Chennai: It requires a trained medical professional to interpret ECG signals for any abnormality in heartbeat. Now, a 5mm chipset that can be worn as a pendant, though connected to ECG leads on the chest, can do that job and minimise hospital stay.
The chipset developed at Indian Institute of Technology-Hyderabad can monitor heartbeat and send an alert to the user and the doctor on variations in heart rhythm if it requires medical attention. The chip with ’embedded intelligence’ helps maintain the medical history of the user. The technology, which has shown close to 95% accuracy during initial tests, will soon undergo field trials.
Studies have found that global prevalence of heart-related diseases will increase by almost 75% by 2020. The existing devices do not have the capability to process and interpret data for medical intervention.
The chipset records heartbeats through ECG leads attached to a body and process the data. If it finds variation from the normal rhythm of heart that requires medical help, it activates the rest of the chip. The chipset, which is connected to a smartphone, alerts the user through an installed application. The app also alerts and transmits ECG signals to a doctor, whose contact details are stored. When there is no variation in heart rhythm, the rest of the chip does not get activated, therebysaving power.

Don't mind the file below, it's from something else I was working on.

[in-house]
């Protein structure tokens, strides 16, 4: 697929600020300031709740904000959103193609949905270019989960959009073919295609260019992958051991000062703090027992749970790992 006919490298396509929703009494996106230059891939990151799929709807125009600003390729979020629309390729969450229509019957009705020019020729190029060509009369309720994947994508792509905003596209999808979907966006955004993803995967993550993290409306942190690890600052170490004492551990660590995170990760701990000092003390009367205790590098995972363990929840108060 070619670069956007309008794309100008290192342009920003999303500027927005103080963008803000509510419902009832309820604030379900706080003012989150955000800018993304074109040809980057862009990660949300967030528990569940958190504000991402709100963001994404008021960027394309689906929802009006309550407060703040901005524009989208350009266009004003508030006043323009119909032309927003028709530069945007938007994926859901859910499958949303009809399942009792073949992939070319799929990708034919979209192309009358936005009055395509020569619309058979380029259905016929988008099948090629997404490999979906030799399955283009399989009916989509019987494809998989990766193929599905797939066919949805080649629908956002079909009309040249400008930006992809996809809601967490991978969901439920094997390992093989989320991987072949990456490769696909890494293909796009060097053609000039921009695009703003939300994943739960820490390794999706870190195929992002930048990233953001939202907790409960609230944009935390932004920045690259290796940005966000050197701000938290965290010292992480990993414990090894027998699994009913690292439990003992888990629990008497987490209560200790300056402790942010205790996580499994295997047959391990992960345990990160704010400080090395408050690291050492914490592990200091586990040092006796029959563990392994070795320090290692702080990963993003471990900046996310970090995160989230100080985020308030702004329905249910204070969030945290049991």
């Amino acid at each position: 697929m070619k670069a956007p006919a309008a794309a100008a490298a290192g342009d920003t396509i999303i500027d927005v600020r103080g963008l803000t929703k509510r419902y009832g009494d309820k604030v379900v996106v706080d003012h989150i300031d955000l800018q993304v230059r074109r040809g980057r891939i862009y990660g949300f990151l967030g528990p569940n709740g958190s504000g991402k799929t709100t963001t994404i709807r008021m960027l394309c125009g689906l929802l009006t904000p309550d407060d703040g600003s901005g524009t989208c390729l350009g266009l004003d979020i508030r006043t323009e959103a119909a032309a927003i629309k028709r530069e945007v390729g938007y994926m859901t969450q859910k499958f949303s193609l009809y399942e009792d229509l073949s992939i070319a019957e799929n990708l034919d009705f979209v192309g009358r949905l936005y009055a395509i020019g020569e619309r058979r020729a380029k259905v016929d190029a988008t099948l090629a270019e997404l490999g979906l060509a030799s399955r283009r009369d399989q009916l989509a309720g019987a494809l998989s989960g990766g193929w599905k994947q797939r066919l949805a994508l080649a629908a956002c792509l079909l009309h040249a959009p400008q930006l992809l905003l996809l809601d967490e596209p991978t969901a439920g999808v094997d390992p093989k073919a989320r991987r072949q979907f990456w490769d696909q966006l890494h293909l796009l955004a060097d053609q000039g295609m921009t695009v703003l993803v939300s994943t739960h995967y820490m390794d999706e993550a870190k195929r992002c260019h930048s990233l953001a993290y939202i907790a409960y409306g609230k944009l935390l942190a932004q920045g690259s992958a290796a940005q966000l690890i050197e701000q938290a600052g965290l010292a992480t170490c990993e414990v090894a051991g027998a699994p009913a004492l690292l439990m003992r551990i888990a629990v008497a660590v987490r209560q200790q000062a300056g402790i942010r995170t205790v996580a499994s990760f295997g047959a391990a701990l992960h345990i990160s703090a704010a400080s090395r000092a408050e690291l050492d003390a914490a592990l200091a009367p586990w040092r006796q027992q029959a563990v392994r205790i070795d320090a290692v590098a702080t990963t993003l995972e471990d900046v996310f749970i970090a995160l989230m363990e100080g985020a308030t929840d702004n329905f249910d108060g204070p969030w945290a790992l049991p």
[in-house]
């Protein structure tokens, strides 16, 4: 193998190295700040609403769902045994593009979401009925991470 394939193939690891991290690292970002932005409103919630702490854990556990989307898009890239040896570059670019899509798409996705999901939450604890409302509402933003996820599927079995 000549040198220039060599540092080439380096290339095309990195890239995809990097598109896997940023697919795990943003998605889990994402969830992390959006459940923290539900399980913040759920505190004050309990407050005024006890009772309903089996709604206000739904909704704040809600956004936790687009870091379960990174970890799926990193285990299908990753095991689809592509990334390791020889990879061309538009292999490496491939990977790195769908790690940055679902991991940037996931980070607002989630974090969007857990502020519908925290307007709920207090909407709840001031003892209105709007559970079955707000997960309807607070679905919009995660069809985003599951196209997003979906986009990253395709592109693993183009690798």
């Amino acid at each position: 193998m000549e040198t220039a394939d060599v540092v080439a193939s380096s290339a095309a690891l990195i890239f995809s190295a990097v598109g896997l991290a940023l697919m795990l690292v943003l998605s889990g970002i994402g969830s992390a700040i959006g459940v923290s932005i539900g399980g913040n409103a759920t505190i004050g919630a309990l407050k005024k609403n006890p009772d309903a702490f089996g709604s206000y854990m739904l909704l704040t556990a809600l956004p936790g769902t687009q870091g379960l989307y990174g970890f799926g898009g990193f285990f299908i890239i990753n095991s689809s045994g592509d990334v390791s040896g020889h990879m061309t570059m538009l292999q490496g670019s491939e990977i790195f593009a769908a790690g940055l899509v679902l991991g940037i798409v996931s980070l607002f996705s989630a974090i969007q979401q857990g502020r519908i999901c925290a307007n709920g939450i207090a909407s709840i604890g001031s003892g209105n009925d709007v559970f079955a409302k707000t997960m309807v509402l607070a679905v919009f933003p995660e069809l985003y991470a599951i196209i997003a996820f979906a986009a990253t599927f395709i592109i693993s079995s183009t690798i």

Assistant professor at Advanced Embedded System and IC Design Laboratory Amit Acharyya said the technology has novelties, including an embedded intelligence that can interpret the difference between ECG abnormalities that may or may not require medical attention.
“There are several wearable devices that can keep track of the heart rhythm. But they are all connected to a central server to which the ECG signals are transmitted and later interpreted by a professional,” Acharyya said. “Our chip does all of this, yet consuming as little as one milliwatt battery power,” he added. “When compared to a chip that can store five hours of data, our chip can save 35 hours of data in a compressed format,” said Acharyya.